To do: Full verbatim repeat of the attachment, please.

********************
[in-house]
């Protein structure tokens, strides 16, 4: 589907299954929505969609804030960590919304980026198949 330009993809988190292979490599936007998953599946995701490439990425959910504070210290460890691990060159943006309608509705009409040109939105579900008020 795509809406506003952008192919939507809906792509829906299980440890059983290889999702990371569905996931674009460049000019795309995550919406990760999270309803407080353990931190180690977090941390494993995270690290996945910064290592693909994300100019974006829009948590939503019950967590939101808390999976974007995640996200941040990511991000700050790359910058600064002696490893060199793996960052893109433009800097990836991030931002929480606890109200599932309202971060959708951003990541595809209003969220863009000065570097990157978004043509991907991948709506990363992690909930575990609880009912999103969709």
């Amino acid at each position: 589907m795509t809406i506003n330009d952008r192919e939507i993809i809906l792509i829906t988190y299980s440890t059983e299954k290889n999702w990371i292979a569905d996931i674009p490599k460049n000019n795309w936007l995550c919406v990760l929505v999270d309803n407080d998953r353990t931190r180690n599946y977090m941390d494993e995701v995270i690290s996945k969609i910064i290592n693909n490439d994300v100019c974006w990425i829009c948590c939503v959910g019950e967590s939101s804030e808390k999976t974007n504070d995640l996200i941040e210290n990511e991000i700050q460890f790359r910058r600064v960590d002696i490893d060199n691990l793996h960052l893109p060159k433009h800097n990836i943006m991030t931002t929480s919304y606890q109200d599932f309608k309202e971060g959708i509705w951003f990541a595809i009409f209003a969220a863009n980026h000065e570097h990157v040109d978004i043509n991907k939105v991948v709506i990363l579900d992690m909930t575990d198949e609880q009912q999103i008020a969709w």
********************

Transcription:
[in-house]
């Protein structure tokens, strides 16, 4: 589907299954929505969609804030960590919304980026198949 330009993809988190292979490599936007998953599946995701490439990425959910504070210290460890691990060159943006309608509705009409040109939105579900008020 795509809406506003952008192919939507809906792509829906299980440890059983290889999702990371569905996931674009460049000019795309995550919406990760999270309803407080353990931190180690977090941390494993995270690290996945910064290592693909994300100019974006829009948590939503019950967590939101808390999976974007995640996200941040990511991000700050790359910058600064002696490893060199793996960052893109433009800097990836991030931002929480606890109200599932309202971060959708951003990541595809209003969220863009000065570097990157978004043509991907991948709506990363992690909930575990609880009912999103969709």
């Amino acid at each position: 589907m795509t809406i506003n330009d952008r192919e939507i993809i809906l792509i829906t988190y299980s440890t059983e299954k290889n999702w990371i292979a569905d996931i674009p490599k460049n000019n795309w936007l995550c919406v990760l929505v999270d309803n407080d998953r353990t931190r180690n599946y977090m941390d494993e995701v995270i690290s996945k969609i910064i290592n693909n490439d994300v100019c974006w990425i829009c948590c939503v959910g019950e967590s939101s804030e808390k999976t974007n504070d995640l996200i941040e210290n990511e991000i700050q460890f790359r910058r600064v960590d002696i490893d060199n691990l793996h960052l893109p060159k433009h800097n990836i943006m991030t931002t929480s919304y606890q109200d599932f309608k309202e971060g959708i509705w951003f990541a595809i009409f209003a969220a863009n980026h000065e570097h990157v040109d978004i043509n991907k939105v991948v709506i990363l579900d992690m909930t575990d198949e609880q009912q999103i008020a969709w």